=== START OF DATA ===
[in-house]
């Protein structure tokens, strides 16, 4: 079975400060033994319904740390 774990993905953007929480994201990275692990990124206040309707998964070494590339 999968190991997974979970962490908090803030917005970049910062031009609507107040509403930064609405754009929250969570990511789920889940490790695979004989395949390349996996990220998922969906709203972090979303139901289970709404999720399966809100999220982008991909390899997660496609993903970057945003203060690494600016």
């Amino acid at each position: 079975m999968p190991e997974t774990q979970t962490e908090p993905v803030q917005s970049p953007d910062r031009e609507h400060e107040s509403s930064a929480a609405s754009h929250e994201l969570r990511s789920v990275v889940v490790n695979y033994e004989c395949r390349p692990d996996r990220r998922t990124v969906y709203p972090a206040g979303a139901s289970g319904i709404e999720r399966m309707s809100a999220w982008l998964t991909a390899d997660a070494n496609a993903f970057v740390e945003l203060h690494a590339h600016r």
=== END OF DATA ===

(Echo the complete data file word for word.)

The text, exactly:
[in-house]
């Protein structure tokens, strides 16, 4: 079975400060033994319904740390 774990993905953007929480994201990275692990990124206040309707998964070494590339 999968190991997974979970962490908090803030917005970049910062031009609507107040509403930064609405754009929250969570990511789920889940490790695979004989395949390349996996990220998922969906709203972090979303139901289970709404999720399966809100999220982008991909390899997660496609993903970057945003203060690494600016």
């Amino acid at each position: 079975m999968p190991e997974t774990q979970t962490e908090p993905v803030q917005s970049p953007d910062r031009e609507h400060e107040s509403s930064a929480a609405s754009h929250e994201l969570r990511s789920v990275v889940v490790n695979y033994e004989c395949r390349p692990d996996r990220r998922t990124v969906y709203p972090a206040g979303a139901s289970g319904i709404e999720r399966m309707s809100a999220w982008l998964t991909a390899d997660a070494n496609a993903f970057v740390e945003l203060h690494a590339h600016r």